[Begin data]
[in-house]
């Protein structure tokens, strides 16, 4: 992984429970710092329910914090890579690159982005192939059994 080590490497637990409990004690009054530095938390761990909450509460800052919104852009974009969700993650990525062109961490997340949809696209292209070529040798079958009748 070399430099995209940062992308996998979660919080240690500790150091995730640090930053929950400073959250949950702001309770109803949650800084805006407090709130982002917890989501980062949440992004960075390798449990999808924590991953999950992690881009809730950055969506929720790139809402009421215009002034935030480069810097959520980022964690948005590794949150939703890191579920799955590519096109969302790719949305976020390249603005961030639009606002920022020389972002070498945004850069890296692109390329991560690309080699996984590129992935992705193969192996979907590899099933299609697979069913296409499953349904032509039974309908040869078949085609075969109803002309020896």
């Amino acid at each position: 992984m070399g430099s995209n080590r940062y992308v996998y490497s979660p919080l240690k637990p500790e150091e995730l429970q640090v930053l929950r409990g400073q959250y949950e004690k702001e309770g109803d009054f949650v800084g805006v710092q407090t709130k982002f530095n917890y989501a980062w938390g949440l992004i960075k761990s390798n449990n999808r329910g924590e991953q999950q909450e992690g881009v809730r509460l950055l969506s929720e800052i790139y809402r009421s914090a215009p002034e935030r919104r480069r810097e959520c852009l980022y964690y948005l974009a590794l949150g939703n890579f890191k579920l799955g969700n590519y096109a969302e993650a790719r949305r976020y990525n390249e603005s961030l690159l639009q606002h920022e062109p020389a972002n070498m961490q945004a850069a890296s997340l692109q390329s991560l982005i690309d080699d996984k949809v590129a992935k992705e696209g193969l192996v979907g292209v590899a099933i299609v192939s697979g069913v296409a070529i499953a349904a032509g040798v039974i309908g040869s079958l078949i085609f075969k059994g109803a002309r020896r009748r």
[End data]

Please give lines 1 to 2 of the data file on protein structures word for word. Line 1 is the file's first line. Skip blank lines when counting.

[in-house]
């Protein structure tokens, strides 16, 4: 992984429970710092329910914090890579690159982005192939059994 080590490497637990409990004690009054530095938390761990909450509460800052919104852009974009969700993650990525062109961490997340949809696209292209070529040798079958009748 070399430099995209940062992308996998979660919080240690500790150091995730640090930053929950400073959250949950702001309770109803949650800084805006407090709130982002917890989501980062949440992004960075390798449990999808924590991953999950992690881009809730950055969506929720790139809402009421215009002034935030480069810097959520980022964690948005590794949150939703890191579920799955590519096109969302790719949305976020390249603005961030639009606002920022020389972002070498945004850069890296692109390329991560690309080699996984590129992935992705193969192996979907590899099933299609697979069913296409499953349904032509039974309908040869078949085609075969109803002309020896």